Rigatoni con la Pajata Rome, Italy Pajata is the term for the intestines of an "un-weaned" calf. The intestines are cleaned and skinned, but the chyme is left inside. Then the intestine is cut in pieces which are bound together with white thread, forming rings. When cooked, the combination of heat and the enzyme rennet in the intestines coagulates the chyme and creates a sort of thick, creamy, cheese-like sauce. These rings can be served simply seasoned and grilled (pajata arrosto) or in the traditional Roman dish in which pajata is stewed in a typical tomato sauce and served with rigatoni.[28]
Rosto Gibraltar A dish in Gibraltarian cuisine that is of Italian origin consisting of penne in a tomato sauce with beef or occasionally pork, mushrooms and carrots (among other vegetables depending on family tradition) and topped with grated "queso bola"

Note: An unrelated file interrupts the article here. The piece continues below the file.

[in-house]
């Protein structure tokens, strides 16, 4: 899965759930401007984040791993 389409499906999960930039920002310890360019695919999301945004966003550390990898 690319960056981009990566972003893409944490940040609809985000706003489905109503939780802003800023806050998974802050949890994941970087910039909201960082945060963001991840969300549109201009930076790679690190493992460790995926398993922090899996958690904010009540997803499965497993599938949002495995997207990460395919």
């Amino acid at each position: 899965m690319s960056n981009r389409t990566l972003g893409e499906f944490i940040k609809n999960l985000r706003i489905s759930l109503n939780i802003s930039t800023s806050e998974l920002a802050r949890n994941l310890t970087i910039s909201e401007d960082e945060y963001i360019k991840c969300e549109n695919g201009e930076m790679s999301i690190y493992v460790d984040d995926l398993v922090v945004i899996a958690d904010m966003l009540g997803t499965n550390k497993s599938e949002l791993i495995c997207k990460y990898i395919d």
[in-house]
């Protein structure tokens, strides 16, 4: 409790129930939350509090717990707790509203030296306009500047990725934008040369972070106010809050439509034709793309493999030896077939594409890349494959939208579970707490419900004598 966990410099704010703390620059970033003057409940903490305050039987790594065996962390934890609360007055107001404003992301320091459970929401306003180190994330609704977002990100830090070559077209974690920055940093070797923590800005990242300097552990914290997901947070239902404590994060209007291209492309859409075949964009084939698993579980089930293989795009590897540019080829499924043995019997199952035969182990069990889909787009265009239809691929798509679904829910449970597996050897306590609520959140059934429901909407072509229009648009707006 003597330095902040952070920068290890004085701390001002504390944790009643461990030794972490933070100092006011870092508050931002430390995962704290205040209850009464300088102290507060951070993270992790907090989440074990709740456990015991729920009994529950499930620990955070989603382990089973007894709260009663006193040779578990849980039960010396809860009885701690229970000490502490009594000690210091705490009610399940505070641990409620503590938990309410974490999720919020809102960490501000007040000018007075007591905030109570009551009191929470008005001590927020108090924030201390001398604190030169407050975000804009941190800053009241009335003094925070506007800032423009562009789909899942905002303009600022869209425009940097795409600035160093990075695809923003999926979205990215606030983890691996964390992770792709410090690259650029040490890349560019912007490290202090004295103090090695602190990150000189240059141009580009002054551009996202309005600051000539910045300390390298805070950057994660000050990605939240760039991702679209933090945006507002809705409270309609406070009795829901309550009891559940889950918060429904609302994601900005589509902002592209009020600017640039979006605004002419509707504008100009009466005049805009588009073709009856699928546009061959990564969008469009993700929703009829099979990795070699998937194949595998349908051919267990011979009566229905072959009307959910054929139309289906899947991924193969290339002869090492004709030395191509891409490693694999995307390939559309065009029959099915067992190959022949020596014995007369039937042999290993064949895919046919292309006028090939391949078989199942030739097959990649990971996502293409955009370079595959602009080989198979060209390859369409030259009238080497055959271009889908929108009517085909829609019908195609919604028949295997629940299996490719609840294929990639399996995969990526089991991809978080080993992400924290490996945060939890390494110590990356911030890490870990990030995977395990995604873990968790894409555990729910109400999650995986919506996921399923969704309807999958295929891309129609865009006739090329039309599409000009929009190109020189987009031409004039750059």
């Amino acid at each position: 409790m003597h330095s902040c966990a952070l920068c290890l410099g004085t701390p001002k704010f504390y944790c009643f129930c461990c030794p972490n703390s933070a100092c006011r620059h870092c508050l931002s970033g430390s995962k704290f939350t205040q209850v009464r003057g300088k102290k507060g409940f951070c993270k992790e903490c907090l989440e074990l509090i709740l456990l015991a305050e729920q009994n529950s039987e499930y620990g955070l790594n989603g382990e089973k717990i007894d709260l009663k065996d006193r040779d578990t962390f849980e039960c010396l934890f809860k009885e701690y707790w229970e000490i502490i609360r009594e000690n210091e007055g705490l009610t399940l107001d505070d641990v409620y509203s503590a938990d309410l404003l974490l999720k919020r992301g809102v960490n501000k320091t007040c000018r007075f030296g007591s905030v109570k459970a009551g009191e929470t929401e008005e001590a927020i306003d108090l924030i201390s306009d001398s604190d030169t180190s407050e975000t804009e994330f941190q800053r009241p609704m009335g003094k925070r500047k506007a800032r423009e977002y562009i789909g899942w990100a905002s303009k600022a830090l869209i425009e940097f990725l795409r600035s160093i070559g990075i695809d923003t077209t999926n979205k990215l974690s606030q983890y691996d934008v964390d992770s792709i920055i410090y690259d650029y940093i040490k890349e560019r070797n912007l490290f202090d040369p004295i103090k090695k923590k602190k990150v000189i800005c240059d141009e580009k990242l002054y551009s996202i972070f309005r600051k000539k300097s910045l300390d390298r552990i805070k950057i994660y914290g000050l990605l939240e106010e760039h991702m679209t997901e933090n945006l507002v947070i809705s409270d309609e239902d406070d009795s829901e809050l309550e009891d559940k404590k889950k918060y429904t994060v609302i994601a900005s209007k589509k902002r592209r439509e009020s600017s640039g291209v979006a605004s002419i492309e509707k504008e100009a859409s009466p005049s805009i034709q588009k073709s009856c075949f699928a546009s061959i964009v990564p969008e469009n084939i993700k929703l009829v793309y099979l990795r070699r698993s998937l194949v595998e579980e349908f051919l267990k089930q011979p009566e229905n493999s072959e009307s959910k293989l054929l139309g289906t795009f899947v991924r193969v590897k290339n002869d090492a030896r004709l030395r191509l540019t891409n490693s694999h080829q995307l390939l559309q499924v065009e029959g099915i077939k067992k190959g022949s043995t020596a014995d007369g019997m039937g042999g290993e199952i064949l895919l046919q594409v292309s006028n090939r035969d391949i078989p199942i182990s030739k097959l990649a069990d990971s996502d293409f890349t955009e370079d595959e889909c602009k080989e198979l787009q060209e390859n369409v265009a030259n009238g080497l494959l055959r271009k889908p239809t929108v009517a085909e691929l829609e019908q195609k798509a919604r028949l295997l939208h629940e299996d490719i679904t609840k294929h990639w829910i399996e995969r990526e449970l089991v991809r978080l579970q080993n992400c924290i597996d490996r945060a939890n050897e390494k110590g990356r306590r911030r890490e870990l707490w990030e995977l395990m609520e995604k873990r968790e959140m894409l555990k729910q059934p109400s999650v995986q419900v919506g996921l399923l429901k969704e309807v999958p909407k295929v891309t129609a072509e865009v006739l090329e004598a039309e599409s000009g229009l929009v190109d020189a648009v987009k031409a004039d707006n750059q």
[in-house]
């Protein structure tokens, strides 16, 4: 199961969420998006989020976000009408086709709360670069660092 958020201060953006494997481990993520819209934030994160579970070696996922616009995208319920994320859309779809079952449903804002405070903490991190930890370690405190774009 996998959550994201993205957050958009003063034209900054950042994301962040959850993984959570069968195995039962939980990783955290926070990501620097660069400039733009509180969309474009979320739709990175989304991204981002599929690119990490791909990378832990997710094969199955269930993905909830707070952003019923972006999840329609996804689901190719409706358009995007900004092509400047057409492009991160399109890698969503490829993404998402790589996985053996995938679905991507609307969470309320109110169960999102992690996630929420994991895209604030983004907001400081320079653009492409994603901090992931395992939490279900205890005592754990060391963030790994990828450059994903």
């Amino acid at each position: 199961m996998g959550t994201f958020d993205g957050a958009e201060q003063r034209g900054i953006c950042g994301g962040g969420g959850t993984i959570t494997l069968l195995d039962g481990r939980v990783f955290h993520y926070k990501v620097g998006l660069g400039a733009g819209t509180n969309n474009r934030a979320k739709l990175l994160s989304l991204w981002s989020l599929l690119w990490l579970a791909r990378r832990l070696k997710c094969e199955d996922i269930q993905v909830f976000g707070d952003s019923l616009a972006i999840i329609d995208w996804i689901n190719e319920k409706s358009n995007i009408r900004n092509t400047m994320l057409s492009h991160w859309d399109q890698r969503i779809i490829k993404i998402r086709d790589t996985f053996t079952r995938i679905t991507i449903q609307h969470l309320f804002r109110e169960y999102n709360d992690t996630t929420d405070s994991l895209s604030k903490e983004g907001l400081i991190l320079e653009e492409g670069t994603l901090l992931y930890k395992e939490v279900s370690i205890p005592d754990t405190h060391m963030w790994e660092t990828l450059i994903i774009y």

Sabounee A kind of ring-shaped pasta that is typically stuffed with a mix of meat (pork loin, prosciutto)
Spaghetti aglio e olio Italy A variant of spaghetti alle vongole
Spaghetti al nero di seppia Italy Spaghetti with squid or cuttlefish ink
Spaghetti alla puttanesca Italy Spaghetti, tomatoes, olives, capers, garlic, and anchovies (in Lazio).
Spaghetti alle vongole Italy Spaghetti with clams. Prepared in two ways: in bianco, i.e., with oil, garlic, parsley, and sometimes a splash of white wine; and in rosso, like the former but with tomatoes and fresh basil, the addition of tomatoes being more frequent in the Southern Italy
Spaghetti bolognese Italy Spaghetti (or tagiatelle) served with a "Bolognese sauce" of tomato and minced beef. Despite the name, not traditional to Bologna.[29]
Spaghetti sandwich Prepared with cooked spaghetti, sauce and bread
Spaghetti with meatballs An Italian-American dish that usually consists of spaghetti, tomato sauce and meatballs[30]
Tetrazzini US Prepared with diced poultry or seafood, and mushrooms, in a butter/cream and Parmesan sauce flavored with wine or sherry, and served hot over linguine, spaghetti, or some similarly thin pasta, garnished with parsley, and sometimes topped with almonds and/or Parmesan cheese.
Timballo Italy Prepared with baked pasta, rice, or potatoes, and other ingredients